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AG: Once aboard, I paid American Airlines $12.95 and $9.95, respectively, for WiFi access on both flights. Their WiFi is called "GoGo," and has an adorable logo, so I briefly felt as if I were flying on a Euro-style party plane, at least until I tried to get to my credit card and remembered that "leg room," even in first class, is just a hilarious joke American Airlines plays on all its customers. From runway to 10,000 feet, I had no recourse but to read American Way, and none of my friends even write for that magazine any more, so who cares? Once aloft, I discovered that Internet access did not, on my iPad, include access to streaming video from Netflix, ABC or RedTube. Crock. Of. Shit. Luckily I packed my tablet full of Jeff Buckley, Beatles and a bunch of other crap I've listened to a thousand times.

PM: That's too bad, because Google had already paid for the privilege of giving me free WiFi on the Virgin flight -- I can only guess they recognized that as someone trend-conscious enough to fly Virgin America, I'm exactly the kind of guy they'd want using their search engine. Of course, I got lost -- as usual -- trying to decide between donating a heifer or a goat as a holiday gift to the village I'd adopted just after takeoff, and my laptop battery was nearly dead. So it was a huge relief when I discovered the three-pronged power outlet under my seat. I had to be careful not to jostle the napping infant next to me -- he actually went the whole three-plus-hour flight without making a sound, it was the greatest thing. I'm sure the kids on your flight comported themselves just as well.

AG: Flying up with the old money in American's first class cabin early on Friday morning, I didn't get too many kids besides the 9-year-old sisters flying solo across the aisle. They told the flight attendant that they were not particularly appreciative of their dad buying them a first class ticket, because that is how they always fly. On my trip back to Dallas, however, I made an appointment to get myself sterilized upon landing -- do you know how hard it is to find a doctor who'll do that after midnight because your flight's been delayed? -- after the entire disembarking process was held up by a youthful screamer who loved the American Airlines experience so much he actually refused to get off the plane. Fact is, regardless of age or temperament, pretty much everyone looks like a homicidal zombie when you have to beg to be allowed to keep the whole can of complementary tomato juice. Which is why I sprang for a plastic bottle of Merlot ($7) on my homebound trip. Of course, en route to San Francisco, I was riding with the aristocracy and was fed a cheesy omelet, bagel with cream cheese, several glasses of tomato juice and cups of coffee, all delivered breathlessly by a flight attendant who called me Ms. Grimes. Serving me was her greatest pleasure, besides serving the woman next to me, who carried a little bottle of vodka in her purse, as first classy people do.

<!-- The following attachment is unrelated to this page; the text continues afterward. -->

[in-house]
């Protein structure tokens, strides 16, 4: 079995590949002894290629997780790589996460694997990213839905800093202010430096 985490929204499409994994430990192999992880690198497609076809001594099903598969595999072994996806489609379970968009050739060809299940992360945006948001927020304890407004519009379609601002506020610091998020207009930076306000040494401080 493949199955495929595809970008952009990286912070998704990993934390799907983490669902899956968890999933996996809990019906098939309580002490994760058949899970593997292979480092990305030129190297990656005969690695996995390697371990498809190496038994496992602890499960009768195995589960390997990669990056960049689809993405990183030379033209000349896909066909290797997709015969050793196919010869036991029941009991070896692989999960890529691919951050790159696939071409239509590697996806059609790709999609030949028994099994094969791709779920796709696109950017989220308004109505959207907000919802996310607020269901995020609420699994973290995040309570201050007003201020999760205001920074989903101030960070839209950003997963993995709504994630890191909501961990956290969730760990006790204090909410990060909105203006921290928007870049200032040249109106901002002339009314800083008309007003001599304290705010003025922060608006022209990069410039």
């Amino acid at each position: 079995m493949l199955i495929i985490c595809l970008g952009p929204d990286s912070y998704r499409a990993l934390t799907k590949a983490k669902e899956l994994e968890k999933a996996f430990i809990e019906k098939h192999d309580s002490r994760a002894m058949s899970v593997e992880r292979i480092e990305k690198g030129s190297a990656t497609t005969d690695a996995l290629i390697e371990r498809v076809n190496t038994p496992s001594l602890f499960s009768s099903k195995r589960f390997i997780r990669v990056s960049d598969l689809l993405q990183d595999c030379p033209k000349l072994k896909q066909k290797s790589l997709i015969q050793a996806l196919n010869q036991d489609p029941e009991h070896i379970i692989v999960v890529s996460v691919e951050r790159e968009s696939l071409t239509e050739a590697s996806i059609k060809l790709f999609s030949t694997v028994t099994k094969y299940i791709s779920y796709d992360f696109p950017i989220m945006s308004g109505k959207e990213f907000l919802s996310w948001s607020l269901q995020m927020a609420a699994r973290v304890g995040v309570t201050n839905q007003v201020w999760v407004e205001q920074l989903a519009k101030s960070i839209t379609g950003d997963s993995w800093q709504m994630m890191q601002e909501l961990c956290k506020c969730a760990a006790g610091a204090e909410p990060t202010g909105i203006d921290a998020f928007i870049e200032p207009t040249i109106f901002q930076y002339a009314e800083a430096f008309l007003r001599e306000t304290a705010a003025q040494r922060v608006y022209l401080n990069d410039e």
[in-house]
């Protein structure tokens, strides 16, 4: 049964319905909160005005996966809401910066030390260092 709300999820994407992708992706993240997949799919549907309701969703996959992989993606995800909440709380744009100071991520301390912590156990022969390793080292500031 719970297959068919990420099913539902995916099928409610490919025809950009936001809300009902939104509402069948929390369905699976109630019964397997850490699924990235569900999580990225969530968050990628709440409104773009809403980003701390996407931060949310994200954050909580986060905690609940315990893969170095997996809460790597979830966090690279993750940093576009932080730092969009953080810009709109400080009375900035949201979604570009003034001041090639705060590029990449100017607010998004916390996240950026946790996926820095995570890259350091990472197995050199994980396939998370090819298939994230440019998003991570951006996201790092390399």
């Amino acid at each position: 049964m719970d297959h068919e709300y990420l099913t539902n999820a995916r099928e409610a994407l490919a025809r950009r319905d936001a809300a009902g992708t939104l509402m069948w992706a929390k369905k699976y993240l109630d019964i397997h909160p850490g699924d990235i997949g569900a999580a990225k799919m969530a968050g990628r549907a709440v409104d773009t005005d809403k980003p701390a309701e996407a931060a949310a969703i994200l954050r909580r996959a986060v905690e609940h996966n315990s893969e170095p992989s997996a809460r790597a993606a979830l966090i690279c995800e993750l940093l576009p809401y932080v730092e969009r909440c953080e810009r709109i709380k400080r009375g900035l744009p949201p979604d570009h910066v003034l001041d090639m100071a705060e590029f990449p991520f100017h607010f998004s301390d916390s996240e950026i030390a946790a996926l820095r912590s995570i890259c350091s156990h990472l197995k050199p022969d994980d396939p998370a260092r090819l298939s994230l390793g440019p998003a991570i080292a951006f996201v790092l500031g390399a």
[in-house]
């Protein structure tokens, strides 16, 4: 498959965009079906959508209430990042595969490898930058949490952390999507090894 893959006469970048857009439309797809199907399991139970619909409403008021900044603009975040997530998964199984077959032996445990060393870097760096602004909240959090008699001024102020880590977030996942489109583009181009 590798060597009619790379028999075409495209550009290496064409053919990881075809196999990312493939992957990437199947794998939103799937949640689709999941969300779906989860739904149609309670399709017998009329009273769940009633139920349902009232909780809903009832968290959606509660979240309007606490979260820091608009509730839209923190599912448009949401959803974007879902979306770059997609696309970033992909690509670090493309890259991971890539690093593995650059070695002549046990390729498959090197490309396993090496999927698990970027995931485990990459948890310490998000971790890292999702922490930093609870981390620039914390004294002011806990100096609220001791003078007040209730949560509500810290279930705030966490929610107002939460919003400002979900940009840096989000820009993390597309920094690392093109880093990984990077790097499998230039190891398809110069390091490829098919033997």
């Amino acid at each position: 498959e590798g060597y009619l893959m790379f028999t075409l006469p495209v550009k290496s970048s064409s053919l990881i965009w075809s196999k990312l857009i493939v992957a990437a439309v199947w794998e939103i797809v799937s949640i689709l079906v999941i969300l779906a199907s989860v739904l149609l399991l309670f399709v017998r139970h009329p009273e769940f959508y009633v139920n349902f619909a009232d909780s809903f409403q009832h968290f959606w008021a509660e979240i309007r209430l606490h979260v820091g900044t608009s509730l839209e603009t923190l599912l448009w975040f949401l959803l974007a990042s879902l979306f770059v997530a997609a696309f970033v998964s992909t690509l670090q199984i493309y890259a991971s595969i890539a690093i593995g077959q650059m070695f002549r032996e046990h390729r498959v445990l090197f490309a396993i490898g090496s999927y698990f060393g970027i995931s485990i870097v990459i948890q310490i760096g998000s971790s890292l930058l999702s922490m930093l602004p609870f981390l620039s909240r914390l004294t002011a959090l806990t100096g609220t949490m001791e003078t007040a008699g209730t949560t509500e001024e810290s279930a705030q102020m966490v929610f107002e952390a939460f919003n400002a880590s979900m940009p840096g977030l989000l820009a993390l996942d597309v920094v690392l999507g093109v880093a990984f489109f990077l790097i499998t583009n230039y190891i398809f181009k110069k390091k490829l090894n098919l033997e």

PM: I ponied up seven bucks for my drink as well, but I've had more expensive beers at the Ghostbar -- and without such a spectacular view. While the high desert rushed by out my window, I took the last sip and found a message waiting for me in small lettering on the bottom of the drink -- my plastic cup evidently hoped that it had been as good for me as it was for them.

AG: I've never been so disappointed to have missed what sounds like an opportunity to star in one's own $440, three-and-a-half hour Austin Powers-meets-Truman Show airborne spectacular. My multitude of free and low-cost frequent flyer tickets will probably keep me going on American for the time being, but if I weren't such a huge celebrity to the folks at AA, I would absolutely, positively shell out the cash to fly Virgin. Their rates are seriously competitive. In fact, I spent a fair bit of time using my AA WiFi to look into Virgin's own frequent flyer program. I'd like to jump (air) ship.